When asked by The Times if they were willing to give a performance - perhaps with an orchestra - that could be aired across the globe, Benny Andersson replied: "Yeah, why not? I don't know if the girls sing anything any more. I know Frida [Anni-Frid Lyngstad] was in the studio." Then a little later: "It's not a bad idea, actually," he added.
Björn Ulvaeus suggested the band could croon their record Super Trouper's last track. He said: "We could sing The Way Old Folks Do." The pair's comments may offer little more than a glimmer of hope, but they are in contrast to previous statements by the band members, who split in 1982.
Only two years ago Ulvaeus said: "We will never appear on stage again. There is simply no motivation to regroup. Money is not a factor and we would like people to remember us as we were - young, exuberant, full of energy and ambition. I remember Robert Plant saying Led Zeppelin were a cover band now because they cover all their own stuff. I think that hit the nail on the head."
Andersson has also previously derided talk of a reunion. "We'd need a good reason to re-form and I just don't see one. We could never recreate the old days. I'd rather be remembered for the way we were 30 years ago," he said.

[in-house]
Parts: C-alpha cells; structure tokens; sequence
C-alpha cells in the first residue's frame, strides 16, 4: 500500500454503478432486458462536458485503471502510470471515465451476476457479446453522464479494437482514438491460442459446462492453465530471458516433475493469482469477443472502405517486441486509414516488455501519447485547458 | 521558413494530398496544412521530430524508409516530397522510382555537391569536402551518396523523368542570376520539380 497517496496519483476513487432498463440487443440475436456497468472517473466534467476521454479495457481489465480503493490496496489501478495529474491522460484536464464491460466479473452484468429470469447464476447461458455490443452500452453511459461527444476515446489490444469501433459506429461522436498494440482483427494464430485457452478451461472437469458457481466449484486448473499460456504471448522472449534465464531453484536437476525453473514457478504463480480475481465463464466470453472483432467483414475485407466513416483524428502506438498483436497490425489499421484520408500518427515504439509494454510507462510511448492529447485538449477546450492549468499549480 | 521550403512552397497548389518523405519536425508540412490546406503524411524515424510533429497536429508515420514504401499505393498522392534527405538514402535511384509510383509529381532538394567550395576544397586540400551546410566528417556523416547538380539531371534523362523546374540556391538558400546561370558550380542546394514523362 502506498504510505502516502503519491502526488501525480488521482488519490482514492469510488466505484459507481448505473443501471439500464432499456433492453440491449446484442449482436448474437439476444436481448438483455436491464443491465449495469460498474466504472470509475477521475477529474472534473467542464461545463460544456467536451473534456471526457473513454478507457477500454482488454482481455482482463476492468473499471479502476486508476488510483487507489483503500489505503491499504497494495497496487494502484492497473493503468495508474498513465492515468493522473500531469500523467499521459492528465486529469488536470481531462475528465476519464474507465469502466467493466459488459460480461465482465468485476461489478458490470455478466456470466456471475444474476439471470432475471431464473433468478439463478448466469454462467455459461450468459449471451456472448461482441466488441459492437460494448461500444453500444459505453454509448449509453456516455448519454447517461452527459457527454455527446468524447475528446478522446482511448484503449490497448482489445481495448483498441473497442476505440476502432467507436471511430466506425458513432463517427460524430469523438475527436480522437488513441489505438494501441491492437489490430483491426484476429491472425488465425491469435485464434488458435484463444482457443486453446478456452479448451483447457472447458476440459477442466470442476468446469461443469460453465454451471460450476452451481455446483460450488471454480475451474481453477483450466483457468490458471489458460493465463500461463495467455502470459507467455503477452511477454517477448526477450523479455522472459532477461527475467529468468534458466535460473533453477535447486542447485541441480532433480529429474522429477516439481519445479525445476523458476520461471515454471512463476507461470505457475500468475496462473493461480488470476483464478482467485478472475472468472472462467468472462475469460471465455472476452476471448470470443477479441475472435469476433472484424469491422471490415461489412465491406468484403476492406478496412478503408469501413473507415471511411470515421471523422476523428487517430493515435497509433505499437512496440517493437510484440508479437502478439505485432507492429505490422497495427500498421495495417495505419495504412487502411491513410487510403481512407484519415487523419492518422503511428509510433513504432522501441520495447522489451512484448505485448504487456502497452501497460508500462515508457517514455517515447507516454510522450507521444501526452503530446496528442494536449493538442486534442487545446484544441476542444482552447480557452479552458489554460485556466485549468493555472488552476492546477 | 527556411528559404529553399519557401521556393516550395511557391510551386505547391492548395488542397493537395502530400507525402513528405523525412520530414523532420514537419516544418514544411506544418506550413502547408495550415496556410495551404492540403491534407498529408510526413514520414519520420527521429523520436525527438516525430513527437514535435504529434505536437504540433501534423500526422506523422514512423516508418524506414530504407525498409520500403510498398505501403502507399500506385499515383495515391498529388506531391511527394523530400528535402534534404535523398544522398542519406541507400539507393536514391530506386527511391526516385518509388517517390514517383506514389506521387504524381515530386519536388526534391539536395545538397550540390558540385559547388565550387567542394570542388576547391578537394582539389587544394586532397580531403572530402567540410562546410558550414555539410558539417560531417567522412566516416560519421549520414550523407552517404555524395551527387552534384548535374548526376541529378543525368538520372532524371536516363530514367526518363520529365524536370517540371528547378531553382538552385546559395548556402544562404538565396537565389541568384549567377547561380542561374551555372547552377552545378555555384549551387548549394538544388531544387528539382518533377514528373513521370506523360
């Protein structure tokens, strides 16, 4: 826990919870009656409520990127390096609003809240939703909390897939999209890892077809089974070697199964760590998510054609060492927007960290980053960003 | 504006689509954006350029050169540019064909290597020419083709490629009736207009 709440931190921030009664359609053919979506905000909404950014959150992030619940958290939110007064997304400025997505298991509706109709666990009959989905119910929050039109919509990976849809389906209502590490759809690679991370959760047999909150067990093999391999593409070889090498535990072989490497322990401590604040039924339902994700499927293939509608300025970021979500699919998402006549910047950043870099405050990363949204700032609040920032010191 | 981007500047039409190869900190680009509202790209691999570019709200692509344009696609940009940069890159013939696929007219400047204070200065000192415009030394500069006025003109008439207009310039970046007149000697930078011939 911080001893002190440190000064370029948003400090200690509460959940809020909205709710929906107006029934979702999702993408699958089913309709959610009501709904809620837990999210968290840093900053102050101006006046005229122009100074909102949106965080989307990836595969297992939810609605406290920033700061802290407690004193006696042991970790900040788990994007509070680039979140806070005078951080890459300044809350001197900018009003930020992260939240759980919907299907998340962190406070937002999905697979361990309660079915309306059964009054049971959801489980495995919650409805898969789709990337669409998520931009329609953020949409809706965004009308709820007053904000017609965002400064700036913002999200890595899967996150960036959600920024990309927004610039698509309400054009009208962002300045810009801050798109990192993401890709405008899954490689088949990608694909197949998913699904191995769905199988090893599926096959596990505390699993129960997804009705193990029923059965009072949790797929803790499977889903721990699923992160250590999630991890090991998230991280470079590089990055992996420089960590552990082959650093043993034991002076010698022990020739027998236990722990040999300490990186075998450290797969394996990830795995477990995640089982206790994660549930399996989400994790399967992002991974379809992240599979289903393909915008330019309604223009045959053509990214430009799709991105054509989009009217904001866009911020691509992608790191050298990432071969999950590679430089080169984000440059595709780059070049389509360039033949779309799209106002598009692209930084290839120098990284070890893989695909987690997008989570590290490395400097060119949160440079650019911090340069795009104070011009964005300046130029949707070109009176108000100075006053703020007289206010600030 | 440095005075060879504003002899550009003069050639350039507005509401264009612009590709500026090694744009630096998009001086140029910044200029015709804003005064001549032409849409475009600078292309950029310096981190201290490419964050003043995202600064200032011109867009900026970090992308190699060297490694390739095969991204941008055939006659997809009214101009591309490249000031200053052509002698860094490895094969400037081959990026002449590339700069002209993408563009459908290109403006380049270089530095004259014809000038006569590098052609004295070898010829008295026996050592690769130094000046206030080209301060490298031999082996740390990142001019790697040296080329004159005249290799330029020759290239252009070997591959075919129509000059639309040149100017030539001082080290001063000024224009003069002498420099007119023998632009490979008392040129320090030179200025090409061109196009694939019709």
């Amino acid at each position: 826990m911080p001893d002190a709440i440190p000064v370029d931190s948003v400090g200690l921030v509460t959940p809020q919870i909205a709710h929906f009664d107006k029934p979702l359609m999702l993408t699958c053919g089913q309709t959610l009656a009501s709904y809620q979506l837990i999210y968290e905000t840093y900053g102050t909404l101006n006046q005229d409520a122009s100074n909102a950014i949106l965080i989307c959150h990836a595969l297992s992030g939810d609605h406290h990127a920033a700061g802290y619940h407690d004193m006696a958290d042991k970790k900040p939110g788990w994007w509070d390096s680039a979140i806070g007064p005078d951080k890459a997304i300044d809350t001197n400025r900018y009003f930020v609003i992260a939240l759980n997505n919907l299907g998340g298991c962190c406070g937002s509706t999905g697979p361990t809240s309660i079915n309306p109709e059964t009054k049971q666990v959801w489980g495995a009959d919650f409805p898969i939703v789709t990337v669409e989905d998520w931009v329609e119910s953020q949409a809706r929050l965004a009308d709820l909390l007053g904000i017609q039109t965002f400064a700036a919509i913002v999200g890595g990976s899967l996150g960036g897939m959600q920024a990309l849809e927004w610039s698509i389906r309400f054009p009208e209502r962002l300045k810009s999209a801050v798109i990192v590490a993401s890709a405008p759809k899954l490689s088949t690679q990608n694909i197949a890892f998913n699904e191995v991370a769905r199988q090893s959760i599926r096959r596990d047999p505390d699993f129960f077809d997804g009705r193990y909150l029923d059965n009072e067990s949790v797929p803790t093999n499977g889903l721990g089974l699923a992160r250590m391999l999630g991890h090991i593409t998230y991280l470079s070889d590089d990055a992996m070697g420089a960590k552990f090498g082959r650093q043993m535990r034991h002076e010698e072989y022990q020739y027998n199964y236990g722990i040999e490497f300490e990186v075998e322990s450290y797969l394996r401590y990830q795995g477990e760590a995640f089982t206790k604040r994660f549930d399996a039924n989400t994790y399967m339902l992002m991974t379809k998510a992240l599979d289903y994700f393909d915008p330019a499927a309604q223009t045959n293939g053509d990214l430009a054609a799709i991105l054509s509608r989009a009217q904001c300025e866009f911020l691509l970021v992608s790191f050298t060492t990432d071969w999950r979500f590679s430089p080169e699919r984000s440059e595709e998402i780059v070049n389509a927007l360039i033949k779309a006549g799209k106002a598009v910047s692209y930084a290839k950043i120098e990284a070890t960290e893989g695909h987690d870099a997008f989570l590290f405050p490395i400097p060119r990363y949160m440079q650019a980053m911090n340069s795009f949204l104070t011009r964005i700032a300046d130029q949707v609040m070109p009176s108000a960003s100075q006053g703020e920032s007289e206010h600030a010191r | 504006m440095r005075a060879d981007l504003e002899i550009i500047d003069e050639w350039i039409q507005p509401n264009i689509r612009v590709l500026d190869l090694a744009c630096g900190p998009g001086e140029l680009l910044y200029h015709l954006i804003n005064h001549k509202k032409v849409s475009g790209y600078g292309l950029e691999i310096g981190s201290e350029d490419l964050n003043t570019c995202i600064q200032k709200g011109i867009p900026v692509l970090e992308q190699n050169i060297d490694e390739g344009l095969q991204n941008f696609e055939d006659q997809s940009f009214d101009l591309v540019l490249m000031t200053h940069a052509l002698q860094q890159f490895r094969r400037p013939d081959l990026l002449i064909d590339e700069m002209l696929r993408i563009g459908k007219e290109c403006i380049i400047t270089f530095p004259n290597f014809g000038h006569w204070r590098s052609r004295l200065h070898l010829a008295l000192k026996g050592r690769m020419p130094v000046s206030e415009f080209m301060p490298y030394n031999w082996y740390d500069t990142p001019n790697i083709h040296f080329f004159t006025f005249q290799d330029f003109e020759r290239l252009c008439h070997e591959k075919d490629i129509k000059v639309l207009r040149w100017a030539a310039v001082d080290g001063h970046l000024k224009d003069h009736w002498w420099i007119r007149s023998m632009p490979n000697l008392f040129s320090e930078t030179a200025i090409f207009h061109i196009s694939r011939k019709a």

Abba have enjoyed a renaissance. One in four British households owns the DVD of a film version of the Mamma Mia!, the musical inspired by their works. They have sold 370 million records, and sell about three million each year. Abba had consistently topped the music charts between 1972 and 1982 and even inspired the musical Mamma Mia!
In 2000, quite famously, they turned down a 1 billion dollar deal to reunite for a 100-date tour. At the time Ulvaeus had said: "This is the budget of a small country so we had to give it some thought. In the end we decided that, whatever offer was on the table, it would be stupid to re-form and utterly ludicrous to change the images people all over the world have of us."